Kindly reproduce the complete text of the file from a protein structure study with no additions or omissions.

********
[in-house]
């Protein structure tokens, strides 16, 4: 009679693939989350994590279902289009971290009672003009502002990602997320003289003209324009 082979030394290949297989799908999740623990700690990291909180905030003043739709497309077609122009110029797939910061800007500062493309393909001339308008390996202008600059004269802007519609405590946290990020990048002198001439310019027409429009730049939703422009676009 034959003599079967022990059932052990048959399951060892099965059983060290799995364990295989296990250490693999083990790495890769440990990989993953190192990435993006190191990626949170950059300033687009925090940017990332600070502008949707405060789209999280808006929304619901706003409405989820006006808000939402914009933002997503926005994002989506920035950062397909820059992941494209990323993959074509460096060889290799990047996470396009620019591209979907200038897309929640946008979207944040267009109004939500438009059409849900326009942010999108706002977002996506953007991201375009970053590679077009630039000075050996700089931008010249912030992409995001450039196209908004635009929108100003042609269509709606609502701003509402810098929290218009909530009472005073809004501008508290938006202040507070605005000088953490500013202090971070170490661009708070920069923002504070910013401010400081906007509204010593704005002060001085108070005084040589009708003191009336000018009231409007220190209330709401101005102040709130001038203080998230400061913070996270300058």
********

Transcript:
[in-house]
């Protein structure tokens, strides 16, 4: 009679693939989350994590279902289009971290009672003009502002990602997320003289003209324009 082979030394290949297989799908999740623990700690990291909180905030003043739709497309077609122009110029797939910061800007500062493309393909001339308008390996202008600059004269802007519609405590946290990020990048002198001439310019027409429009730049939703422009676009 034959003599079967022990059932052990048959399951060892099965059983060290799995364990295989296990250490693999083990790495890769440990990989993953190192990435993006190191990626949170950059300033687009925090940017990332600070502008949707405060789209999280808006929304619901706003409405989820006006808000939402914009933002997503926005994002989506920035950062397909820059992941494209990323993959074509460096060889290799990047996470396009620019591209979907200038897309929640946008979207944040267009109004939500438009059409849900326009942010999108706002977002996506953007991201375009970053590679077009630039000075050996700089931008010249912030992409995001450039196209908004635009929108100003042609269509709606609502701003509402810098929290218009909530009472005073809004501008508290938006202040507070605005000088953490500013202090971070170490661009708070920069923002504070910013401010400081906007509204010593704005002060001085108070005084040589009708003191009336000018009231409007220190209330709401101005102040709130001038203080998230400061913070996270300058």